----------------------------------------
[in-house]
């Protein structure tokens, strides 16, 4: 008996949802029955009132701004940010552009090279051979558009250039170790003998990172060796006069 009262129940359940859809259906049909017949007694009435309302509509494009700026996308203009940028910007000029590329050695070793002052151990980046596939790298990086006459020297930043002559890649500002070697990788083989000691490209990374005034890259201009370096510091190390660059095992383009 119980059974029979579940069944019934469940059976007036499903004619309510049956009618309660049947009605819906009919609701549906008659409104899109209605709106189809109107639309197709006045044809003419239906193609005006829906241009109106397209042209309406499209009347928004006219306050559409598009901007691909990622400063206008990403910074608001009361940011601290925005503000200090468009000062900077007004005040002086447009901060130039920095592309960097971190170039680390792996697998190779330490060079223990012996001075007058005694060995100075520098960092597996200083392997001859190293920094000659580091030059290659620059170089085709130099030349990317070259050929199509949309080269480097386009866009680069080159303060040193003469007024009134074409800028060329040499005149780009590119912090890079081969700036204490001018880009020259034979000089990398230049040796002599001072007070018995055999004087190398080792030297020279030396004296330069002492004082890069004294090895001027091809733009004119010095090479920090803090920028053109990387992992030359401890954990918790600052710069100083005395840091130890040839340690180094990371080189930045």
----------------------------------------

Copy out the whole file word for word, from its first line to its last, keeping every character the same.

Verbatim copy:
[in-house]
């Protein structure tokens, strides 16, 4: 008996949802029955009132701004940010552009090279051979558009250039170790003998990172060796006069 009262129940359940859809259906049909017949007694009435309302509509494009700026996308203009940028910007000029590329050695070793002052151990980046596939790298990086006459020297930043002559890649500002070697990788083989000691490209990374005034890259201009370096510091190390660059095992383009 119980059974029979579940069944019934469940059976007036499903004619309510049956009618309660049947009605819906009919609701549906008659409104899109209605709106189809109107639309197709006045044809003419239906193609005006829906241009109106397209042209309406499209009347928004006219306050559409598009901007691909990622400063206008990403910074608001009361940011601290925005503000200090468009000062900077007004005040002086447009901060130039920095592309960097971190170039680390792996697998190779330490060079223990012996001075007058005694060995100075520098960092597996200083392997001859190293920094000659580091030059290659620059170089085709130099030349990317070259050929199509949309080269480097386009866009680069080159303060040193003469007024009134074409800028060329040499005149780009590119912090890079081969700036204490001018880009020259034979000089990398230049040796002599001072007070018995055999004087190398080792030297020279030396004296330069002492004082890069004294090895001027091809733009004119010095090479920090803090920028053109990387992992030359401890954990918790600052710069100083005395840091130890040839340690180094990371080189930045």